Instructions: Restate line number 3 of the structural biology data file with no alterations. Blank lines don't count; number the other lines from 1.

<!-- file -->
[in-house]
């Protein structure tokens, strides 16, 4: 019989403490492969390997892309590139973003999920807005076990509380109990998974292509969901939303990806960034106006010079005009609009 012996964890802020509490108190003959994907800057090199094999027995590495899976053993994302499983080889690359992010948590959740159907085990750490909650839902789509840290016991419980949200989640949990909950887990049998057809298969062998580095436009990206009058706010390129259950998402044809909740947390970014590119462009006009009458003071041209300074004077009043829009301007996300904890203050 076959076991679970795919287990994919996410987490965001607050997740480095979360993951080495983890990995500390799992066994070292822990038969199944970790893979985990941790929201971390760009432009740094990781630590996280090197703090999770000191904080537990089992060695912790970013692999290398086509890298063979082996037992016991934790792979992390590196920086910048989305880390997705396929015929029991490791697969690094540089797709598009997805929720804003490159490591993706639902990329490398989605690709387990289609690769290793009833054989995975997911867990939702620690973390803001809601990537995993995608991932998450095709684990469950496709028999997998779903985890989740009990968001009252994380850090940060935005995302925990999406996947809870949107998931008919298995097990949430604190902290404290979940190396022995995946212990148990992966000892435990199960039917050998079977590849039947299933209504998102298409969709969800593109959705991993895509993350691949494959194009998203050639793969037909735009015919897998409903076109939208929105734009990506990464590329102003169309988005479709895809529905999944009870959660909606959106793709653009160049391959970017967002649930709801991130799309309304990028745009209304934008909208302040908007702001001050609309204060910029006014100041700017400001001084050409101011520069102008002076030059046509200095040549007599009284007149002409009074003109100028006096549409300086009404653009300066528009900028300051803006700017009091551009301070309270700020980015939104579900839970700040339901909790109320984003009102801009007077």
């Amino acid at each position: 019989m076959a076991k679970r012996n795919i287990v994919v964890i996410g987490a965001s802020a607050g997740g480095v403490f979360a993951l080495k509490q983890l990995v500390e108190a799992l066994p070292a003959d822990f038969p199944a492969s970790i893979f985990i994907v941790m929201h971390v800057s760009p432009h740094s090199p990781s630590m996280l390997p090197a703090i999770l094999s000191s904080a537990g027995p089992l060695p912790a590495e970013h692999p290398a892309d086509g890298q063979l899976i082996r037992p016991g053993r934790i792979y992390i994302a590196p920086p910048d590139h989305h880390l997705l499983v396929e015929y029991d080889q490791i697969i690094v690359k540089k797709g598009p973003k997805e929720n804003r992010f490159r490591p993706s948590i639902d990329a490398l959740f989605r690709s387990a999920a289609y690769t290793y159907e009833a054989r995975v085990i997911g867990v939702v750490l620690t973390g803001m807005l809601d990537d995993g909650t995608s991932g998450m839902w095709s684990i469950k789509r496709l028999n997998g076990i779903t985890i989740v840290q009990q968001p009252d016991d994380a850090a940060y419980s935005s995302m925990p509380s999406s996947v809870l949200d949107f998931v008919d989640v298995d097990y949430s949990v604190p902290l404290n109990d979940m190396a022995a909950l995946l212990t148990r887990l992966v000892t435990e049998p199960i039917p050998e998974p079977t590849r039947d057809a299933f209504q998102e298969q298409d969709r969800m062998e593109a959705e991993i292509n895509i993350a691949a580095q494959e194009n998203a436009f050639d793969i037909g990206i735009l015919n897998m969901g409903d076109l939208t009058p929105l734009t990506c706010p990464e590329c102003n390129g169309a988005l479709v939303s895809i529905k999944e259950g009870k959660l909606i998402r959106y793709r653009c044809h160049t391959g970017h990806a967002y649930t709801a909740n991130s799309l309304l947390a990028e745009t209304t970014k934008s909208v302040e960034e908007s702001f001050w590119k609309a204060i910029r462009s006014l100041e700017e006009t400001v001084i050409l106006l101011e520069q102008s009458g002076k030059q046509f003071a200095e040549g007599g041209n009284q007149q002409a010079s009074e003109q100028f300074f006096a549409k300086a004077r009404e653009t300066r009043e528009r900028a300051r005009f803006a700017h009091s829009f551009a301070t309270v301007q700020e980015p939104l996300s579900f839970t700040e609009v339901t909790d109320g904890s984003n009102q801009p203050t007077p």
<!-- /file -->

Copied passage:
């Amino acid at each position: 019989m076959a076991k679970r012996n795919i287990v994919v964890i996410g987490a965001s802020a607050g997740g480095v403490f979360a993951l080495k509490q983890l990995v500390e108190a799992l066994p070292a003959d822990f038969p199944a492969s970790i893979f985990i994907v941790m929201h971390v800057s760009p432009h740094s090199p990781s630590m996280l390997p090197a703090i999770l094999s000191s904080a537990g027995p089992l060695p912790a590495e970013h692999p290398a892309d086509g890298q063979l899976i082996r037992p016991g053993r934790i792979y992390i994302a590196p920086p910048d590139h989305h880390l997705l499983v396929e015929y029991d080889q490791i697969i690094v690359k540089k797709g598009p973003k997805e929720n804003r992010f490159r490591p993706s948590i639902d990329a490398l959740f989605r690709s387990a999920a289609y690769t290793y159907e009833a054989r995975v085990i997911g867990v939702v750490l620690t973390g803001m807005l809601d990537d995993g909650t995608s991932g998450m839902w095709s684990i469950k789509r496709l028999n997998g076990i779903t985890i989740v840290q009990q968001p009252d016991d994380a850090a940060y419980s935005s995302m925990p509380s999406s996947v809870l949200d949107f998931v008919d989640v298995d097990y949430s949990v604190p902290l404290n109990d979940m190396a022995a909950l995946l212990t148990r887990l992966v000892t435990e049998p199960i039917p050998e998974p079977t590849r039947d057809a299933f209504q998102e298969q298409d969709r969800m062998e593109a959705e991993i292509n895509i993350a691949a580095q494959e194009n998203a436009f050639d793969i037909g990206i735009l015919n897998m969901g409903d076109l939208t009058p929105l734009t990506c706010p990464e590329c102003n390129g169309a988005l479709v939303s895809i529905k999944e259950g009870k959660l909606i998402r959106y793709r653009c044809h160049t391959g970017h990806a967002y649930t709801a909740n991130s799309l309304l947390a990028e745009t209304t970014k934008s909208v302040e960034e908007s702001f001050w590119k609309a204060i910029r462009s006014l100041e700017e006009t400001v001084i050409l106006l101011e520069q102008s009458g002076k030059q046509f003071a200095e040549g007599g041209n009284q007149q002409a010079s009074e003109q100028f300074f006096a549409k300086a004077r009404e653009t300066r009043e528009r900028a300051r005009f803006a700017h009091s829009f551009a301070t309270v301007q700020e980015p939104l996300s579900f839970t700040e609009v339901t909790d109320g904890s984003n009102q801009p203050t007077p």